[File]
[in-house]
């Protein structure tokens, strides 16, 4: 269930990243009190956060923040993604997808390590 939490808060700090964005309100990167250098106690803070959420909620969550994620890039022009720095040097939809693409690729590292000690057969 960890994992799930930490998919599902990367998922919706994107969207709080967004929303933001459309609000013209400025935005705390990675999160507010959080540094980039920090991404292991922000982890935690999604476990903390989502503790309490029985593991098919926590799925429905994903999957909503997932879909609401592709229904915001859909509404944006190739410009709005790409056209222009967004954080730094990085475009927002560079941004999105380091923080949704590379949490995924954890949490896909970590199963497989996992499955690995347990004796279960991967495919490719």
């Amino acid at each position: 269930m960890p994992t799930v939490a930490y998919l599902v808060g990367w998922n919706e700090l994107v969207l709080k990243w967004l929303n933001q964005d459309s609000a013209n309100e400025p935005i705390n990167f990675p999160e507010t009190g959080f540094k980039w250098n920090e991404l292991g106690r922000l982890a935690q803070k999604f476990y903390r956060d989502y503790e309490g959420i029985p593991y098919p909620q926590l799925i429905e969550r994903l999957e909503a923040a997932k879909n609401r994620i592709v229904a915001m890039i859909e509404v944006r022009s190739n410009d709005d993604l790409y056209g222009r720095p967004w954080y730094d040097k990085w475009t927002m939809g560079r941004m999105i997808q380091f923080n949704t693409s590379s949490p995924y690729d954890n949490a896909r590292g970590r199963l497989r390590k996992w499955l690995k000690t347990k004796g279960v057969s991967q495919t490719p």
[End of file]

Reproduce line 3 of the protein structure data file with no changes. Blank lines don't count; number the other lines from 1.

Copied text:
């Amino acid at each position: 269930m960890p994992t799930v939490a930490y998919l599902v808060g990367w998922n919706e700090l994107v969207l709080k990243w967004l929303n933001q964005d459309s609000a013209n309100e400025p935005i705390n990167f990675p999160e507010t009190g959080f540094k980039w250098n920090e991404l292991g106690r922000l982890a935690q803070k999604f476990y903390r956060d989502y503790e309490g959420i029985p593991y098919p909620q926590l799925i429905e969550r994903l999957e909503a923040a997932k879909n609401r994620i592709v229904a915001m890039i859909e509404v944006r022009s190739n410009d709005d993604l790409y056209g222009r720095p967004w954080y730094d040097k990085w475009t927002m939809g560079r941004m999105i997808q380091f923080n949704t693409s590379s949490p995924y690729d954890n949490a896909r590292g970590r199963l497989r390590k996992w499955l690995k000690t347990k004796g279960v057969s991967q495919t490719p």